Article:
All For Naught: Considering the end of the first decade of the new millennium

December 9, 2009


Since this month marks not only the end of 2009 but the conclusion of the first decade of the new century, more contemplation from the pop music desk seems in order.

Though any such glancing overview is by necessity full of gaping holes and glossed-over details, in the grand scope of things, the nearly 60-year history of rock 'n' roll breaks down pretty cohesively decade by decade in terms of each 10-year span offering a handful of key movements that dramatically changed the music we love.

The '50s gave us the birth of this new sound from its roots in country, R&B, blues, jazz and Tin Pan Alley pop. The '60s witnessed the reinterpretation of those roots via the British Invasion and the Technicolor expansion of the psychedelic era. The '70s saw the emergence of heavy metal and disco, as well as the punk explosion. In the '80s, we had synth-pop/New Wave and the origins of hip-hop, while the '90s found hip-hop becoming the major force in popular music, even as alternative rock exploded at the beginning of the decade and teen-pop surged up at the end of it.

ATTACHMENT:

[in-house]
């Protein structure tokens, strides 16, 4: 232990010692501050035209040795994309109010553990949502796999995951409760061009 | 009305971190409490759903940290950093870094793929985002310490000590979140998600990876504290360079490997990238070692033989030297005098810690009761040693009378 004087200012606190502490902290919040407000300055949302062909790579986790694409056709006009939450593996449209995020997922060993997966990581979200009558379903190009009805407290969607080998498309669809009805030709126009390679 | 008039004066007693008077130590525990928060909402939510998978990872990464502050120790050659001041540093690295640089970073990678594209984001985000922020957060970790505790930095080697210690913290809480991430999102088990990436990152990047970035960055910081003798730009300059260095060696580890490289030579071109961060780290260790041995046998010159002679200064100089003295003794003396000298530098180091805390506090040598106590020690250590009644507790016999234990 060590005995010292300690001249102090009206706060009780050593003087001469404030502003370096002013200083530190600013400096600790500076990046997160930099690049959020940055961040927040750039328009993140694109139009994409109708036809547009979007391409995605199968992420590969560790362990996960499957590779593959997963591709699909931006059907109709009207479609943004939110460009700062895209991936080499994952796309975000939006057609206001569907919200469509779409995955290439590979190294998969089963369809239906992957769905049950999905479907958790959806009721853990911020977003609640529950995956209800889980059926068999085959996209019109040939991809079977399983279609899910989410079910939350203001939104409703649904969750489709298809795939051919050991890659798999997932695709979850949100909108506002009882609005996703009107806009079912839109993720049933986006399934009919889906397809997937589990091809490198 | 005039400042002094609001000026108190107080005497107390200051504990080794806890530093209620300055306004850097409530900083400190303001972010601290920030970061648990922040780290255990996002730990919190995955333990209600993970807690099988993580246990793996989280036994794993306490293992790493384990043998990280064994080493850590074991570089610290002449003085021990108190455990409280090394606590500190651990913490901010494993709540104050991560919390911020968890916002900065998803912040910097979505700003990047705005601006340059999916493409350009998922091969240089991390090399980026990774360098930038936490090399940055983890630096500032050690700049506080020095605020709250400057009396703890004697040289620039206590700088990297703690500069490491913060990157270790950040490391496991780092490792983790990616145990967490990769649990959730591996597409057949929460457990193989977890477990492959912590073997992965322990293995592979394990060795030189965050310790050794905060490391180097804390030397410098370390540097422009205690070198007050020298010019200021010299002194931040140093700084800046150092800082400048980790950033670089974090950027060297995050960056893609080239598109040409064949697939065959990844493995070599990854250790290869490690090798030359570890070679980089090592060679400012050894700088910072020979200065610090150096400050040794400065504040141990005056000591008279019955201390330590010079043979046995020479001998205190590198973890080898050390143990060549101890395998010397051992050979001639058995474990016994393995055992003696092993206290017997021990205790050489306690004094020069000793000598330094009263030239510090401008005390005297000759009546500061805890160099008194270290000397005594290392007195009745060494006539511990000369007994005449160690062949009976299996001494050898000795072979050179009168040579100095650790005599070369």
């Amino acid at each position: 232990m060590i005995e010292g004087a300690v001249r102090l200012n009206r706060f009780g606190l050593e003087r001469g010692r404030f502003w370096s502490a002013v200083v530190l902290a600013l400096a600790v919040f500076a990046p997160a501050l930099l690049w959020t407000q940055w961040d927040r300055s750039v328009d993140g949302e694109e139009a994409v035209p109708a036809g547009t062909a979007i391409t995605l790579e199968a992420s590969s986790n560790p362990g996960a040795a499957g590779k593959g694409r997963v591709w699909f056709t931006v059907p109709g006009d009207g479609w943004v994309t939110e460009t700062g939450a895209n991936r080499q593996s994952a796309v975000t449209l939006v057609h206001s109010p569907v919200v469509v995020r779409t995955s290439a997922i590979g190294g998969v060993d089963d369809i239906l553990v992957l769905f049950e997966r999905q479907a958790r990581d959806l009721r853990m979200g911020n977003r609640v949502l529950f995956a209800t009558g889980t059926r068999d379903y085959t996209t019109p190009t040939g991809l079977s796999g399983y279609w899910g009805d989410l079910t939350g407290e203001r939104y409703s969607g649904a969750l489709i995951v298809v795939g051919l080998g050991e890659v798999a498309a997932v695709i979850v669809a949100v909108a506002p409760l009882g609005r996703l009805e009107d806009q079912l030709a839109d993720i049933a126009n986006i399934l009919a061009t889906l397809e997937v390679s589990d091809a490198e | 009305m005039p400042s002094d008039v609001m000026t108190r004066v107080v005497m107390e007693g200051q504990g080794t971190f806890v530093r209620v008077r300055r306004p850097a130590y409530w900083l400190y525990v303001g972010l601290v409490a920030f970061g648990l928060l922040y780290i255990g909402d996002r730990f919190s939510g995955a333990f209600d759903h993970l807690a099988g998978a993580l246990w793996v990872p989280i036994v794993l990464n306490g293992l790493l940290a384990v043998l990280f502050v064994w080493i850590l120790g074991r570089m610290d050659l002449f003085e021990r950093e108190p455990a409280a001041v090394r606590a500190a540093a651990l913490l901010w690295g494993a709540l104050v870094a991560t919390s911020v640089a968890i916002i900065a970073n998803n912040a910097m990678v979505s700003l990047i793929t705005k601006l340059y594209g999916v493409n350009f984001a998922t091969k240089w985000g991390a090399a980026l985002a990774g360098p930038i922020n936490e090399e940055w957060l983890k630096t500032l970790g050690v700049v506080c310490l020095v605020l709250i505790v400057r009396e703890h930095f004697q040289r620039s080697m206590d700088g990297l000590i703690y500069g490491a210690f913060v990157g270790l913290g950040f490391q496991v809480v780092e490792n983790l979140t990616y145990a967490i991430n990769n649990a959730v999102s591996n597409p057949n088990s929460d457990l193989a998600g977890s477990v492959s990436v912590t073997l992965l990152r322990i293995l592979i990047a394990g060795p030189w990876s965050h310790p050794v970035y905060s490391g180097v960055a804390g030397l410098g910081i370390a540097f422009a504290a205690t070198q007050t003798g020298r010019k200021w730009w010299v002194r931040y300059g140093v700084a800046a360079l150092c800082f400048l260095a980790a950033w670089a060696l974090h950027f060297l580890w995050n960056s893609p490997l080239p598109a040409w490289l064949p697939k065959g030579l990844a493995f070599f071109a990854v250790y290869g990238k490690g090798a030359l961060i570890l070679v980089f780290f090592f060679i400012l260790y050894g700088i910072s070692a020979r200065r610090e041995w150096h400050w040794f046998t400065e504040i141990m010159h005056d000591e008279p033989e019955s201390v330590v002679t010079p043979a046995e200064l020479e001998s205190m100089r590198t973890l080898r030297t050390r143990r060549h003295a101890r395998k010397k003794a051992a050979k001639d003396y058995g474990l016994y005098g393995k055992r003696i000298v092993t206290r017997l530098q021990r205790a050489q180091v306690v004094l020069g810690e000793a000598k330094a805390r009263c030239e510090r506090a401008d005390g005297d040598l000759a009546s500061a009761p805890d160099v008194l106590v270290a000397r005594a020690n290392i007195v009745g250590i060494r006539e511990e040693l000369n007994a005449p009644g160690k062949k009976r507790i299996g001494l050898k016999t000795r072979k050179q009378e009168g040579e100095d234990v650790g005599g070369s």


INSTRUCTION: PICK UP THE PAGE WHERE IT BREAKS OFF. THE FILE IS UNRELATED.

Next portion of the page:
So, what are the key developments that have shifted the ground in popular music during the 2000's? The changes that spring to mind all have been technological or commercial rather than strictly musical.

The digital revolution has prompted a greater seismic shift in the music world than any development since the onset of recorded music at the turn of the century before last. Though its impact started to be felt in the '90s, this decade is when digital distribution via the Internet overtook the sale of physical product to become the primary way we consume music, confining CDs and vinyl albums (resurgent though the latter may be) to an ever-shrinking fraction of all the music sold worldwide.

Yes, given that many listeners now download their music for free, this technological shift has been a mixed blessing--certainly for the major record companies, which now seem doomed to extinction, but also for some artists, though few indeed have been those who've ever made the majority of their incomes from sales of recorded music via any medium. Still, as we move ever closer to the notion of the digital "cloud" letting us instantly access literally any piece of music ever recorded with the click of a button, it's hard to see how this can possibly be a bad thing for voracious music lovers.